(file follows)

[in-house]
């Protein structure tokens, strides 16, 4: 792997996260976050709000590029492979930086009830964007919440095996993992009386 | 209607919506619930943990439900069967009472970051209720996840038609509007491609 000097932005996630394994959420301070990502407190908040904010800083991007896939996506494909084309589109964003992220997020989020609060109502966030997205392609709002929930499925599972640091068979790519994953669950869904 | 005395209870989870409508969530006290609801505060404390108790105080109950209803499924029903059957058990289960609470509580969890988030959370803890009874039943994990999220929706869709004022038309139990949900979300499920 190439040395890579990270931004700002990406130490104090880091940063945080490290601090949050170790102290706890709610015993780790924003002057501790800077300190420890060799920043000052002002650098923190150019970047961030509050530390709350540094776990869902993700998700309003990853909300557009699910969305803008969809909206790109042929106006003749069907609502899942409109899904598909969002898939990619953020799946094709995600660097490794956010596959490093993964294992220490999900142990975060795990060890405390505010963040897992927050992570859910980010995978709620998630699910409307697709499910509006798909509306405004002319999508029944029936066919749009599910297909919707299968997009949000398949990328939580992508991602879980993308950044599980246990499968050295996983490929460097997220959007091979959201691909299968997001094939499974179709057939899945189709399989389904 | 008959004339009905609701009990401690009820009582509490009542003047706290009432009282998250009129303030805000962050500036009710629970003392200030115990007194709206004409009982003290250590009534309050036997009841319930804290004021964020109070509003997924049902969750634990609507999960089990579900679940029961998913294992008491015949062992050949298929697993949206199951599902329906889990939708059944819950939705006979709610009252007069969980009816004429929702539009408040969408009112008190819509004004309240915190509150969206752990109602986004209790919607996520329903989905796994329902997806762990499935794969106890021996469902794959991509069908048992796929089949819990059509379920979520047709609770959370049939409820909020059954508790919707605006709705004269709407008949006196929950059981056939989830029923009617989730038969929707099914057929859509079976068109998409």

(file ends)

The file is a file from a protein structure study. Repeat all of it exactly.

[in-house]
């Protein structure tokens, strides 16, 4: 792997996260976050709000590029492979930086009830964007919440095996993992009386 | 209607919506619930943990439900069967009472970051209720996840038609509007491609 000097932005996630394994959420301070990502407190908040904010800083991007896939996506494909084309589109964003992220997020989020609060109502966030997205392609709002929930499925599972640091068979790519994953669950869904 | 005395209870989870409508969530006290609801505060404390108790105080109950209803499924029903059957058990289960609470509580969890988030959370803890009874039943994990999220929706869709004022038309139990949900979300499920 190439040395890579990270931004700002990406130490104090880091940063945080490290601090949050170790102290706890709610015993780790924003002057501790800077300190420890060799920043000052002002650098923190150019970047961030509050530390709350540094776990869902993700998700309003990853909300557009699910969305803008969809909206790109042929106006003749069907609502899942409109899904598909969002898939990619953020799946094709995600660097490794956010596959490093993964294992220490999900142990975060795990060890405390505010963040897992927050992570859910980010995978709620998630699910409307697709499910509006798909509306405004002319999508029944029936066919749009599910297909919707299968997009949000398949990328939580992508991602879980993308950044599980246990499968050295996983490929460097997220959007091979959201691909299968997001094939499974179709057939899945189709399989389904 | 008959004339009905609701009990401690009820009582509490009542003047706290009432009282998250009129303030805000962050500036009710629970003392200030115990007194709206004409009982003290250590009534309050036997009841319930804290004021964020109070509003997924049902969750634990609507999960089990579900679940029961998913294992008491015949062992050949298929697993949206199951599902329906889990939708059944819950939705006979709610009252007069969980009816004429929702539009408040969408009112008190819509004004309240915190509150969206752990109602986004209790919607996520329903989905796994329902997806762990499935794969106890021996469902794959991509069908048992796929089949819990059509379920979520047709609770959370049939409820909020059954508790919707605006709705004269709407008949006196929950059981056939989830029923009617989730038969929707099914057929859509079976068109998409």